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Democracy in Uk

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Assignment one: 1.What is an electoral mandate? An electoral mandate is a candidate for an elective public political office who offers himself or herself under the nomination of a political party or as an independent. The candidate offers grounds on account of which he or she and not some other competing candidates, should receive the mandate. 2. In what ways do elections differ from referendums? There are many different ways in which elections differ from referendums. Referendums and elections are different in the way which Referendums is a question asked from the government to the public requiring a yes or no answer. The vote may be binding or consultative. On the other hand, an election is a public vote held to elect an individual or a poltical party. Elections are the modern democracy in which it fills offices in the local government, legislature, regional and sometimes in the executive or the judiciary. Elections are instruments of representative democracy; the people only decide. By contrast, Referendums and similar devices such as the initiative is a devise of a direct democracy, which enables voters to decide issues themselves. A referendum involves a reference forwarded by another body such as the government or the legislature. ...read more.


-In some occasions when the government and in general the parties; are likely to effectively fait to resolve an issue. In 1975, the labour government and the conservative oppositions came face to face whether Britain should remain in the European Community. In this issue 'yes' was the decisive vote. It may well occur that another similar situation such as in 1975 might occur again, regarding whether Britain should adopt the European currency (euros). This problem would be solved with an referendum with in the country. -People may be more likely to respect and conform to decisions they have made themselves. This was especially important in Northern Ireland, where the Good Friday agreement of 1998 could only have a chance of success. If it received widespread and clear support from most of the community. The yes vote over 70 percent was therefore crucial. Later on, this agreement cam to difficulties, but the peace did last even if the political settlement faltered. -They entrench constitutional change. It protects them from getting attacked by the future governments whose policies may be only short term. In order to reverse a referendum decision, it is accepted by the majority that a fresh referendum would have to be held. ...read more.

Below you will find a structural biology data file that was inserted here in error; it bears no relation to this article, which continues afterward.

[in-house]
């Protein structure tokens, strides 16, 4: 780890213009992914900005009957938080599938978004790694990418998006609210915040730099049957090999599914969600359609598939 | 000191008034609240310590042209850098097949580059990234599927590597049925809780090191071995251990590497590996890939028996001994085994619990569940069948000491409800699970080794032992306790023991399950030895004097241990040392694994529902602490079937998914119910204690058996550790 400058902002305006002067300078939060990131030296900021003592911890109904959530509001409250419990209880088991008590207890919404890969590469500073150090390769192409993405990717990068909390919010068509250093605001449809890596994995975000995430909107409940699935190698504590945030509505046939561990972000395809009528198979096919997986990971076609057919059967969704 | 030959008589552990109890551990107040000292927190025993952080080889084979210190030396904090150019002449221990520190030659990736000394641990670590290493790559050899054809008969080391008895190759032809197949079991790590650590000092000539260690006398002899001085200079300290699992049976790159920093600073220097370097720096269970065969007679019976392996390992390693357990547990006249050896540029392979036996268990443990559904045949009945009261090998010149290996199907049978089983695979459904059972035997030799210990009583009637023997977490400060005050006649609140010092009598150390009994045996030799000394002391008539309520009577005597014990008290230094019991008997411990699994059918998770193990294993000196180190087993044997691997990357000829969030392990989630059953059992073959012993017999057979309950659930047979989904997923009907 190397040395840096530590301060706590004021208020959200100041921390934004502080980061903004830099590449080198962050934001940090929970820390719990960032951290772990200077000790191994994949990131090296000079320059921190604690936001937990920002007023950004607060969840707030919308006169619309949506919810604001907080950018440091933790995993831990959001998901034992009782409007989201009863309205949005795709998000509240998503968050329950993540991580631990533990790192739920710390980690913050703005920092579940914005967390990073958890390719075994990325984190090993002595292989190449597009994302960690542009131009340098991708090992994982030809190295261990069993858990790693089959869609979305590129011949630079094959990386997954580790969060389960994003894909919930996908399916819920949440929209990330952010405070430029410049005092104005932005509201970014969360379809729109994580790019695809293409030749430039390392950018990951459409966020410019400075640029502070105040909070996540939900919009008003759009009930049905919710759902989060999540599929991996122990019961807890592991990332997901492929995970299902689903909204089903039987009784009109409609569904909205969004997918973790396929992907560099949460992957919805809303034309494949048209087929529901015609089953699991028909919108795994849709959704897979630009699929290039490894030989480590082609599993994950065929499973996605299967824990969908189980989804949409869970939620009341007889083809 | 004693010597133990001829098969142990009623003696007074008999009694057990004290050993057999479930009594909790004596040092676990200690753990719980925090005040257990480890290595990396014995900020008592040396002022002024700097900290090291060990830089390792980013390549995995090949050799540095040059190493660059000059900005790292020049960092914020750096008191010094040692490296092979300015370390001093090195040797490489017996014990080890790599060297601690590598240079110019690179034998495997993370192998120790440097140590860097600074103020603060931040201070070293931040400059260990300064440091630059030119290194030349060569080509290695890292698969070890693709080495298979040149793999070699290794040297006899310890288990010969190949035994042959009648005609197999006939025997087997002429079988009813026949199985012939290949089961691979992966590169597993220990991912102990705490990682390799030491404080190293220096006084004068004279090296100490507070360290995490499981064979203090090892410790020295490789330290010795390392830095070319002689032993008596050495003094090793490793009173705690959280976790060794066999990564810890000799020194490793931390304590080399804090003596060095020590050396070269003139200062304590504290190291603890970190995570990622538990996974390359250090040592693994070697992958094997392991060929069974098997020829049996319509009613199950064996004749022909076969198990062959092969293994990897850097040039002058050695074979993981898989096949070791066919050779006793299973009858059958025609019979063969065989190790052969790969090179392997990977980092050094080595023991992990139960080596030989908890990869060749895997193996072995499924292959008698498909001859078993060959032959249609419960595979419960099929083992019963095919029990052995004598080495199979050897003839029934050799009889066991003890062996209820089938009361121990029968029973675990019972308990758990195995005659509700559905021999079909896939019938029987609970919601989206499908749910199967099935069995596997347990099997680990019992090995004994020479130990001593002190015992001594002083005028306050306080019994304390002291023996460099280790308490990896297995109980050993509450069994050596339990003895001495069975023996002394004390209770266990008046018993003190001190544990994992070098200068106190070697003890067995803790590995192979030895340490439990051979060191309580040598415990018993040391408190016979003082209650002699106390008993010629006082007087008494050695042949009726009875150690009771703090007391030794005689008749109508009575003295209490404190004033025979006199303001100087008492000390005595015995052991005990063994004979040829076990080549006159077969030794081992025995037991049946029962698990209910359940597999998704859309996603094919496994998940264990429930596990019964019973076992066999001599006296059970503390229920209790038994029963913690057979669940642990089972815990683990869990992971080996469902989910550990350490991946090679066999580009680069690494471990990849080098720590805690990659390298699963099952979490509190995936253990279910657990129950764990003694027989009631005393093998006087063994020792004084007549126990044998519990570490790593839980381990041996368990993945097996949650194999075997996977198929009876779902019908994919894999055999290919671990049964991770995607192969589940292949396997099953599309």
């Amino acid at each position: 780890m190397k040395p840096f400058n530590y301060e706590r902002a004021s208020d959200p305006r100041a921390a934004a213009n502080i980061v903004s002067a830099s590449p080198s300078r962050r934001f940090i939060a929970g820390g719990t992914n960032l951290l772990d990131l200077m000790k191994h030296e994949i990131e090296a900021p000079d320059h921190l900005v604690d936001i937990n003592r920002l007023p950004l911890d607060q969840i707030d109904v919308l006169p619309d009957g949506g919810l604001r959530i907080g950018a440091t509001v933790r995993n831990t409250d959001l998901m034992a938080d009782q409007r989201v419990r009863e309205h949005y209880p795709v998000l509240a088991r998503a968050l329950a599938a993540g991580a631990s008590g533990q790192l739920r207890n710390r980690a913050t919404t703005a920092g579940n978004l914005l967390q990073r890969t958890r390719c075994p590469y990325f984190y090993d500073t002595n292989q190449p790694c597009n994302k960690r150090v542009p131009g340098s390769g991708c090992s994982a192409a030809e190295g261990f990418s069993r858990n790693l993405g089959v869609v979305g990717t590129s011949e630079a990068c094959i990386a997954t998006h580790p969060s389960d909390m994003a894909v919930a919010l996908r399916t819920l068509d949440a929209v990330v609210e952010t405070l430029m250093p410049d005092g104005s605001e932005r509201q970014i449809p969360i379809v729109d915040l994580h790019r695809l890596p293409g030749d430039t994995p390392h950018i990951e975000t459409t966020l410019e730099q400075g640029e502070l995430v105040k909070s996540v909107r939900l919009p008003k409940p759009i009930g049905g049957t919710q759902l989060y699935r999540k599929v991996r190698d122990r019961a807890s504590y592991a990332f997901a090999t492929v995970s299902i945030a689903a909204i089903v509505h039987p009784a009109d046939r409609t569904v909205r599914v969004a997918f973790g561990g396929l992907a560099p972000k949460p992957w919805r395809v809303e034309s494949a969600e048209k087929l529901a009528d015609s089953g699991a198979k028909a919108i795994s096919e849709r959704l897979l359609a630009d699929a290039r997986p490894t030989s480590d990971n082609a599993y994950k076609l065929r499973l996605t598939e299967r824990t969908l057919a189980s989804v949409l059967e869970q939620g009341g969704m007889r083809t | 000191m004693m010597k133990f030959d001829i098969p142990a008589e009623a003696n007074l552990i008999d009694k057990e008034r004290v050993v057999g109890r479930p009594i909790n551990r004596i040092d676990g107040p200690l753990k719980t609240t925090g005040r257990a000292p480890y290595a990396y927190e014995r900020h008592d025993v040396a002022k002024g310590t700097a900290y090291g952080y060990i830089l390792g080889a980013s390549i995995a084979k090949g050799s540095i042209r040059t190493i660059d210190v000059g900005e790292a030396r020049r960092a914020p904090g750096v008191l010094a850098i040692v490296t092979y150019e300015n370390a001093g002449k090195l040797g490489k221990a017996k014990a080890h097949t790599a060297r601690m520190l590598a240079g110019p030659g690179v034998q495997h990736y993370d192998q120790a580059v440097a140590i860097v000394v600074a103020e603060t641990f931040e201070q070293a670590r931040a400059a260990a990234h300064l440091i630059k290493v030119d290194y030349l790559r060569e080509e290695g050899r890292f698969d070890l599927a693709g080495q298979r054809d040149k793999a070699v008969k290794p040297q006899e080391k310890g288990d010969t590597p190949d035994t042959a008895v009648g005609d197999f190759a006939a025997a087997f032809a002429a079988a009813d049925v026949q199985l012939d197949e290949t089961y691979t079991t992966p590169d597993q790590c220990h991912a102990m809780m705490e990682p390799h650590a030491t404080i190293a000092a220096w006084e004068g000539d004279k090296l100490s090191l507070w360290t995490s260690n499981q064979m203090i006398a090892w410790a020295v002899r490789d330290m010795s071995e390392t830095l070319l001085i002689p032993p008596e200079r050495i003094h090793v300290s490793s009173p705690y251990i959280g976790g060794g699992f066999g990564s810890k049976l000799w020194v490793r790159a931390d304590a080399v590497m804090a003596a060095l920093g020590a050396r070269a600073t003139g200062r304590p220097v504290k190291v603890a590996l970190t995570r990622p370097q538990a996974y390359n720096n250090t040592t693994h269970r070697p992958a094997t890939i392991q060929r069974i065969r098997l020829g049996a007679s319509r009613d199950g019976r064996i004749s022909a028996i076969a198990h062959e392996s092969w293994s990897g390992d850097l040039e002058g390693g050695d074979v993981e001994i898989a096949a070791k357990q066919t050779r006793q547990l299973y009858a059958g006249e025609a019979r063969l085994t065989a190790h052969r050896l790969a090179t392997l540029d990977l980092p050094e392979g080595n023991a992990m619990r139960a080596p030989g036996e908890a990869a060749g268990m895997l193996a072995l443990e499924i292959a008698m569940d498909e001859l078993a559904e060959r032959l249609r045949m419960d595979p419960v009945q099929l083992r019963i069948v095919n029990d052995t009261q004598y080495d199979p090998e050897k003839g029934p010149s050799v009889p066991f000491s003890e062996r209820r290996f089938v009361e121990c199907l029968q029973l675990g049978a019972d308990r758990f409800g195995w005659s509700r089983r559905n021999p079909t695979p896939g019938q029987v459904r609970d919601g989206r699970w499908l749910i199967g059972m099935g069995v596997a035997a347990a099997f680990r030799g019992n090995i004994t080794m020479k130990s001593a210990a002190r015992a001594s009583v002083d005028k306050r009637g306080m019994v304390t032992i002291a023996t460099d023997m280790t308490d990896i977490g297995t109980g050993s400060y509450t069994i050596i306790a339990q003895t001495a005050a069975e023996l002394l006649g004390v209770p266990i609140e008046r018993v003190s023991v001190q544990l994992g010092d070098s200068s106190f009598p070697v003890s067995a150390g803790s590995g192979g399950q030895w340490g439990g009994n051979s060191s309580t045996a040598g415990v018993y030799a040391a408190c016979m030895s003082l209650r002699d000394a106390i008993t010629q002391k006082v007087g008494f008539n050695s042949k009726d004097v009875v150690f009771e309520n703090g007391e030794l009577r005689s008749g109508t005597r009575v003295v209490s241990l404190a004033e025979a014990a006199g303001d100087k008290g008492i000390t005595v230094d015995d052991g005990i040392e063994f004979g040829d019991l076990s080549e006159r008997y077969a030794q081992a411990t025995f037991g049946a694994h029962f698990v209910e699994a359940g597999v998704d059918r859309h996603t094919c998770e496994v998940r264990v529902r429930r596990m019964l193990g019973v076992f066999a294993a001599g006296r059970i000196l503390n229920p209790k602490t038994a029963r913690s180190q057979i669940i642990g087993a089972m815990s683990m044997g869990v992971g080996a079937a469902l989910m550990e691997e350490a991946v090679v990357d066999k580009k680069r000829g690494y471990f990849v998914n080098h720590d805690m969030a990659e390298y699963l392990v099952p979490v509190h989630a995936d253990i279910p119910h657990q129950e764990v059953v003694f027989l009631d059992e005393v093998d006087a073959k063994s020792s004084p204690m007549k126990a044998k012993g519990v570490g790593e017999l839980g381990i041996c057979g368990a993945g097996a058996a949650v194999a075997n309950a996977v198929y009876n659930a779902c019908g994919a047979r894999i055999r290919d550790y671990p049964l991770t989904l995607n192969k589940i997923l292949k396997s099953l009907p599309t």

There is also a consequence that people will use referendums as an opportunity to express their dissatisfaction with the government of the present and ignore the issue in question. The decisive no vote to devolution for the North-east of England in 2004 may well have been the result of such an affect, especially as the minister who was promoting such devolution (John Prescott) was personally unpopular. It would be irrational if Britain adopted the euro or rejected it simply on the basis of whether the government of the present was popular or unpopular. In parts of Europe where referendums are used more often than in the UK there is evidence that this is a common occurrence. -Wealthy groups or tabloid press may influence the result unjustifiably. When you have a referendum campaign it is very expensive and quiet rightly so that one side will prevail because it has more resources. Although on theory there are limitations on campaign expenditure, money always seems to have the decisive roll. During 1975, European community referendum vastly spent more money than the opposition side. This resulted in most businesses favour of membership and they clearly used their wealth in good affect. Furthermore, if the government supports one side of the argument it will be a distinct advantage to that side. ?? ?? ?? ?? Met� Serdar C�ban Government & politics ...read more.

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